4.  Hill farmers are not disappearing. However there is a real change to the focus of their farming. Encouraged to provide cattle that finish earlier many have changed the breed of cattle away from those suitable for extensive moorland grazing. The impact of bTB has also encouraged smaller herds. Stock numbers continue to fall. Between 2004 and 2007 breeding cow numbers fell by nearly 60% on Exmoor and over 40% on Dartmoor. We believe this trend will continue unless there are more incentives to manage the moorland.

  5.  SWUF supports recommendations 4.1, 4.2 and 4.3. CAP reform does provide an opportunity to readjust the balance between those farming where a range of eco-system services can be secured and where farmers are unable to provide multiple public benefits. This opportunity must be taken if these national assets are to be maintained.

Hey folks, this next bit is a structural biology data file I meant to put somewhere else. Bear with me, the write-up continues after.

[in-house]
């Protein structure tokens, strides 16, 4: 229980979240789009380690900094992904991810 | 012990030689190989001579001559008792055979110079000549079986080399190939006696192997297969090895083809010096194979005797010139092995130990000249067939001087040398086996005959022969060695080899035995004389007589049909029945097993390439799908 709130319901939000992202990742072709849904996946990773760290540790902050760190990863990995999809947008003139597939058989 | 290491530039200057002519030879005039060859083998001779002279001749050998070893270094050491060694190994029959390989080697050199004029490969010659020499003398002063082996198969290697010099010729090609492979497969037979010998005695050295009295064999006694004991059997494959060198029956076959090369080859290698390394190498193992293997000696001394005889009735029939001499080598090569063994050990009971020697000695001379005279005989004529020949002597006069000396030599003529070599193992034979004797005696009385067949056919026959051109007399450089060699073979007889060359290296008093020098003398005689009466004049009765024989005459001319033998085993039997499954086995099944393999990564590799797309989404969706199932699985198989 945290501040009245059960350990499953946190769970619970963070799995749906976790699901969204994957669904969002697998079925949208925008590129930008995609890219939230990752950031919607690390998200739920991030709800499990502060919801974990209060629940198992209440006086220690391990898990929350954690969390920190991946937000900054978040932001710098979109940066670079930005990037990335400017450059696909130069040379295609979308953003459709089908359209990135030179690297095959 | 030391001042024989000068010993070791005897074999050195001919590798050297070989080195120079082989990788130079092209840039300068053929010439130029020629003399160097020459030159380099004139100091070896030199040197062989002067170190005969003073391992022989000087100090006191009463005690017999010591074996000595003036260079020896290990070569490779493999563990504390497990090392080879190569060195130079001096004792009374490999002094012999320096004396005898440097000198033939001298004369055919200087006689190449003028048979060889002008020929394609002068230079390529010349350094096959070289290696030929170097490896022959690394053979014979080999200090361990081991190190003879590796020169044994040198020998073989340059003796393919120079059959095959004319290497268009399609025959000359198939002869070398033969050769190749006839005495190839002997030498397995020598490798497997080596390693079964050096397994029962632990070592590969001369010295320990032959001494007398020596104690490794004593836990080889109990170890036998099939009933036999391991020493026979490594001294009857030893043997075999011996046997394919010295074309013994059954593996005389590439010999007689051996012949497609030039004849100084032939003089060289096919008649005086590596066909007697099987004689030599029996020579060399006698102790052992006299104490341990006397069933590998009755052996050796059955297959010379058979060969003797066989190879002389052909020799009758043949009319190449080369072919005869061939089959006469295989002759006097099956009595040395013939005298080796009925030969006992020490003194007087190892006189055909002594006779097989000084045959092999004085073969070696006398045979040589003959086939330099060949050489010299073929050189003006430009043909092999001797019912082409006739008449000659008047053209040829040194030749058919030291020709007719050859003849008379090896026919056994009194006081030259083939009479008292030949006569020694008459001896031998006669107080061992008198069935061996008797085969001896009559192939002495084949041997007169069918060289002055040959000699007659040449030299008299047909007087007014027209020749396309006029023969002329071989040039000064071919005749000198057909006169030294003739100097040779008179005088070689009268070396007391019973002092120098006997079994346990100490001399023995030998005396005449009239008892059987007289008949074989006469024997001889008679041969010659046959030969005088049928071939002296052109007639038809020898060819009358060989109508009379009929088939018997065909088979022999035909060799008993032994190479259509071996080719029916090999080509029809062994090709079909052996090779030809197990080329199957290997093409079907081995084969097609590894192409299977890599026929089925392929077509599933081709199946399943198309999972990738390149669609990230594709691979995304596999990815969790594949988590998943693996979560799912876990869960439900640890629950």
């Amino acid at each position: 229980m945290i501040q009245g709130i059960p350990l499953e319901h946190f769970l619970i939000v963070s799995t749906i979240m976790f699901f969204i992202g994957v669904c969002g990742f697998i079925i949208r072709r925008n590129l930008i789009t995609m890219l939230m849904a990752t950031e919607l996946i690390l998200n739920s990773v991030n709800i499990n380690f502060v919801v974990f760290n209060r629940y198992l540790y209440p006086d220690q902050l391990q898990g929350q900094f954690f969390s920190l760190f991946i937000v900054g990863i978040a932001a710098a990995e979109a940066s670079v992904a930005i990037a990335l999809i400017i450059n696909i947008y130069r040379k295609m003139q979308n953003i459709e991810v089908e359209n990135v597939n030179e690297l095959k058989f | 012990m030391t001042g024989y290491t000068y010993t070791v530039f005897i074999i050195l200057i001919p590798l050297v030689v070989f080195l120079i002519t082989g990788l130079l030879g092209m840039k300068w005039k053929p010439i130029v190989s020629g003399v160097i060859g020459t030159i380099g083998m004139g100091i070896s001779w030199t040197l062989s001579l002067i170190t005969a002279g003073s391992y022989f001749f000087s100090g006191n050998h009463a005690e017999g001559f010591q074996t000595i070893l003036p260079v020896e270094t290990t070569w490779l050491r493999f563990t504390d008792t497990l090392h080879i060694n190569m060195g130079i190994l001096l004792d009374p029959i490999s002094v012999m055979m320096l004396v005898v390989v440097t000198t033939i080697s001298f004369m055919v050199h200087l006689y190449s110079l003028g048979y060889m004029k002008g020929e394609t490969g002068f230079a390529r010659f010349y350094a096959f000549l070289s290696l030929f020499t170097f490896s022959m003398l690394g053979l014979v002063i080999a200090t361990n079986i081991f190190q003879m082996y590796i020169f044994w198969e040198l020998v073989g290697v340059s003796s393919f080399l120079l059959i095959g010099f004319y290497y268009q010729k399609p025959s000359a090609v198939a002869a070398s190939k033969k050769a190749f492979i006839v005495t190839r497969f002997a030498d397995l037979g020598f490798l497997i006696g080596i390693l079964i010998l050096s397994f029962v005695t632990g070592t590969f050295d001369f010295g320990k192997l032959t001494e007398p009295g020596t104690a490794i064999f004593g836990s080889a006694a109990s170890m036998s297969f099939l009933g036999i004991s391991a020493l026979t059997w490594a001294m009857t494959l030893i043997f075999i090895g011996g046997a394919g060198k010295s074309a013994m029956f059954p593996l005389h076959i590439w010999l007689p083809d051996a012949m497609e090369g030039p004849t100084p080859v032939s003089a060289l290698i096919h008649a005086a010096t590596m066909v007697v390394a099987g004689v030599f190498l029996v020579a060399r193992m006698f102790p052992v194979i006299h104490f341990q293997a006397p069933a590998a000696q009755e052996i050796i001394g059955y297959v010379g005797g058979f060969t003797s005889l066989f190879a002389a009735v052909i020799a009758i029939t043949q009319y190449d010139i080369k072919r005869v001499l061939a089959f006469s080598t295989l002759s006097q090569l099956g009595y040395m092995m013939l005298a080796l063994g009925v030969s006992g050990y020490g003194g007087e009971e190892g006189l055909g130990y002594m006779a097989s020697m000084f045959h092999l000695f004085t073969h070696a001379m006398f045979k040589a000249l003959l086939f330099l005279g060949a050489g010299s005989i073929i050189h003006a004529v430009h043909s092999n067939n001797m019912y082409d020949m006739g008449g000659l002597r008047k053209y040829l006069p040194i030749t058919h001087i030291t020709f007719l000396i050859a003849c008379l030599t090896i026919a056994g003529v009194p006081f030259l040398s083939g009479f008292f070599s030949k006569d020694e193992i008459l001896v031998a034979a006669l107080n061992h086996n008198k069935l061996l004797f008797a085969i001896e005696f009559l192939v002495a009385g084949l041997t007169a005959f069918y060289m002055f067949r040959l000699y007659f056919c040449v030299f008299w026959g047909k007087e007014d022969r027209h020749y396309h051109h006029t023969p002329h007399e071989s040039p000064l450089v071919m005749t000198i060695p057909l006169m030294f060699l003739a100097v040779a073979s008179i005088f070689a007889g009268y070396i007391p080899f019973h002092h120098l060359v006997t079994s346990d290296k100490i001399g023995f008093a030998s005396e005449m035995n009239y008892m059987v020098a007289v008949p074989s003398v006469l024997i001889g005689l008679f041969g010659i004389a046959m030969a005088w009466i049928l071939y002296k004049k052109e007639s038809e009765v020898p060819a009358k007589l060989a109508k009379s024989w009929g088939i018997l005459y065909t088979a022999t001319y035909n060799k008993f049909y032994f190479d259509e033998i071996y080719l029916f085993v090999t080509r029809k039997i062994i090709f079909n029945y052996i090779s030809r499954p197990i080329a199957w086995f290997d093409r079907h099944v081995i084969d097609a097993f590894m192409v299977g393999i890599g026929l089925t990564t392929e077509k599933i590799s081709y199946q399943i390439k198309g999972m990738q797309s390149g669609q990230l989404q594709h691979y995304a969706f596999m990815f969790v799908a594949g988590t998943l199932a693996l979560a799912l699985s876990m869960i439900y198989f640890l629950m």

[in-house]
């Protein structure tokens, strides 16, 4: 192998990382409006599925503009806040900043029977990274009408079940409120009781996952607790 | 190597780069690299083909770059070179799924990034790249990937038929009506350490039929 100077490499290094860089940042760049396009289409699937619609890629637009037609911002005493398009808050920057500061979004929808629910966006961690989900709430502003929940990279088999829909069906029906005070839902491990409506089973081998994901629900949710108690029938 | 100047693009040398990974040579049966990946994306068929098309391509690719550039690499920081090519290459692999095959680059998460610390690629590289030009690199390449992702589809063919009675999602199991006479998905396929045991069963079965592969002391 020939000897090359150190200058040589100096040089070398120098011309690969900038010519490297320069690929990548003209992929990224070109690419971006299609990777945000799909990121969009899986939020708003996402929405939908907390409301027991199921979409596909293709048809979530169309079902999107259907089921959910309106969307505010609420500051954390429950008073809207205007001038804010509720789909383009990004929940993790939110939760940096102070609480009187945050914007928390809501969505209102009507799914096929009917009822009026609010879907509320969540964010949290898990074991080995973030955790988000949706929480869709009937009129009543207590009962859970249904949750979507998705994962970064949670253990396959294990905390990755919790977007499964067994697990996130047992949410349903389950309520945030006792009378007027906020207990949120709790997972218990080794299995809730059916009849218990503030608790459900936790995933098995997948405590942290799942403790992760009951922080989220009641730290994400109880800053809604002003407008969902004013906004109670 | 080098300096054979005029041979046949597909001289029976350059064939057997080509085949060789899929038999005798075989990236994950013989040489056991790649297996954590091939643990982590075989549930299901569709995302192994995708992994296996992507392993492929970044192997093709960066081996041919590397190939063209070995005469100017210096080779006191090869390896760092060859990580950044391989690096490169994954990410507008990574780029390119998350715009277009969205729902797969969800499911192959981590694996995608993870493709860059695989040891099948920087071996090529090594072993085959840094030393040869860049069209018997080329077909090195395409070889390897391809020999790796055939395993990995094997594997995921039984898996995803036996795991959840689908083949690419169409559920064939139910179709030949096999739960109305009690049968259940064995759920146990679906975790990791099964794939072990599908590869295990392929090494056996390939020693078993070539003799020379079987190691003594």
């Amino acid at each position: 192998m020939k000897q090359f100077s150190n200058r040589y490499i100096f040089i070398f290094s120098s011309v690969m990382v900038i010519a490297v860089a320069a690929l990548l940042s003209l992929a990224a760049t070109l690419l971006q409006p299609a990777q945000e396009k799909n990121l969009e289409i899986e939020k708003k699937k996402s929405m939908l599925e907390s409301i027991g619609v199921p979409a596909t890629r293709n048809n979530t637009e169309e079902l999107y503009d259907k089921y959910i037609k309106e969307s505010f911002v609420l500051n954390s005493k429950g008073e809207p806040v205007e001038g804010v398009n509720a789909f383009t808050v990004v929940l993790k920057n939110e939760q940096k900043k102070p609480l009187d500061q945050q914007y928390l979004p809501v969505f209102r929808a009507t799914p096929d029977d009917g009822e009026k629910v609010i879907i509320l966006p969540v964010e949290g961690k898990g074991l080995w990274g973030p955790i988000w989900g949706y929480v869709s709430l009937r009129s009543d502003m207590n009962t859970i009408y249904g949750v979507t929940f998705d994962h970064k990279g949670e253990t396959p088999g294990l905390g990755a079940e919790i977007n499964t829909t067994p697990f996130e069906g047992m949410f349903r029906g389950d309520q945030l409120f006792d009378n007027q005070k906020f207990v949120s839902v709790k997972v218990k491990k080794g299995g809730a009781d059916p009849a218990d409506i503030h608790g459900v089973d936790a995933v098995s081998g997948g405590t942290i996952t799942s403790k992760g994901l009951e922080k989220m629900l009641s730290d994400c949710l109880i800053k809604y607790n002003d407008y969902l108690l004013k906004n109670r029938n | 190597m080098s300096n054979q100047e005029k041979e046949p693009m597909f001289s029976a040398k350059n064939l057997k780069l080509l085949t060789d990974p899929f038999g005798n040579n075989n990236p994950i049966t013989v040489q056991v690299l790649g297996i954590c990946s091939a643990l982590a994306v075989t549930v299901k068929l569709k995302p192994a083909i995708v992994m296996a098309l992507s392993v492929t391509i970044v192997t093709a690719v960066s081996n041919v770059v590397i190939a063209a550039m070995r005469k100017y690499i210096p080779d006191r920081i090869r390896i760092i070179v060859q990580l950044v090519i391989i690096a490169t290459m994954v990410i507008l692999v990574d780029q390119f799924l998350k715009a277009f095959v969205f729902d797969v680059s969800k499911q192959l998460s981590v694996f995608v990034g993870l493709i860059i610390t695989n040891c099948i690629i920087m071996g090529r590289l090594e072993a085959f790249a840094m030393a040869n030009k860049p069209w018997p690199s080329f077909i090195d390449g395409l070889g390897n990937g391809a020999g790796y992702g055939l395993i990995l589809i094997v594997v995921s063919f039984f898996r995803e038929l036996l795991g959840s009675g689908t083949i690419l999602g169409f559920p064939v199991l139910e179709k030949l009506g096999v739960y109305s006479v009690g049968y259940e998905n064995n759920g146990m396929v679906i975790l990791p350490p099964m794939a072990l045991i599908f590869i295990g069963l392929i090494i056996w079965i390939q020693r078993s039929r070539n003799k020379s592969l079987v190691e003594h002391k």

6.  SWUF would wish to offer a word of caution relating to Recommendation 4.4. Whilst we support the principle of making RDPE funding more available to upland farms there is some anecdotal evidence to suggest that those successful in securing financial support to diversify or to participate in local marketing initiatives often then abandon or reduce their moorland grazing.

  7.  Recommendation 5. Currently 90% of the water going to households in Devon and Cornwall originates in the South West uplands. The water is of high quality and this is in part a result of past and present farming practice. As stock numbers fall the risk of fire increases and the vegetation's sward changes. Farmers and land owners should be able to benefit from providing appropriate land management essential to retain this resource. A similar picture is emerging regarding carbon. The latest research confirms the presence of over 80 million tonnes of stored carbon on Dartmoor alone and that fire is the greatest threat. Incidentally should trees become established on the peat soils this would also release carbon and damage the most efficient form of carbon sequestration.